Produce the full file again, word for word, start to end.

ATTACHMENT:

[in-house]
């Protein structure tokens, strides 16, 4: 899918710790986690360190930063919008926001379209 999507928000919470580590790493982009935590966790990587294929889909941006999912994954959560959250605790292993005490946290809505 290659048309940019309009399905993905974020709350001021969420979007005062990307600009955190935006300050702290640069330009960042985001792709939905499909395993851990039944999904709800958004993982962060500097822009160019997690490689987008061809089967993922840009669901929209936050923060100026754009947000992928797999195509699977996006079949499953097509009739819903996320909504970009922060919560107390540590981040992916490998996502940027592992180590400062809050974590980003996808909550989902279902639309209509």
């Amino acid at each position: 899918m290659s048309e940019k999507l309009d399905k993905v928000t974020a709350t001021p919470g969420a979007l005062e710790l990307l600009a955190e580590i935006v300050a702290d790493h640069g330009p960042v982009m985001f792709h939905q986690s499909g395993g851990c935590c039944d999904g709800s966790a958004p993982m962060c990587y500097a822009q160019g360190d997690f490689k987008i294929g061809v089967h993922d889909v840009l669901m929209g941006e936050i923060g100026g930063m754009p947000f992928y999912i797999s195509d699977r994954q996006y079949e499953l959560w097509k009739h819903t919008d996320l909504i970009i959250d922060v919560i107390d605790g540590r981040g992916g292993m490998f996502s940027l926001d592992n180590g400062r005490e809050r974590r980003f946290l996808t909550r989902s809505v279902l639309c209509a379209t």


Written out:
[in-house]
């Protein structure tokens, strides 16, 4: 899918710790986690360190930063919008926001379209 999507928000919470580590790493982009935590966790990587294929889909941006999912994954959560959250605790292993005490946290809505 290659048309940019309009399905993905974020709350001021969420979007005062990307600009955190935006300050702290640069330009960042985001792709939905499909395993851990039944999904709800958004993982962060500097822009160019997690490689987008061809089967993922840009669901929209936050923060100026754009947000992928797999195509699977996006079949499953097509009739819903996320909504970009922060919560107390540590981040992916490998996502940027592992180590400062809050974590980003996808909550989902279902639309209509």
């Amino acid at each position: 899918m290659s048309e940019k999507l309009d399905k993905v928000t974020a709350t001021p919470g969420a979007l005062e710790l990307l600009a955190e580590i935006v300050a702290d790493h640069g330009p960042v982009m985001f792709h939905q986690s499909g395993g851990c935590c039944d999904g709800s966790a958004p993982m962060c990587y500097a822009q160019g360190d997690f490689k987008i294929g061809v089967h993922d889909v840009l669901m929209g941006e936050i923060g100026g930063m754009p947000f992928y999912i797999s195509d699977r994954q996006y079949e499953l959560w097509k009739h819903t919008d996320l909504i970009i959250d922060v919560i107390d605790g540590r981040g992916g292993m490998f996502s940027l926001d592992n180590g400062r005490e809050r974590r980003f946290l996808t909550r989902s809505v279902l639309c209509a379209t």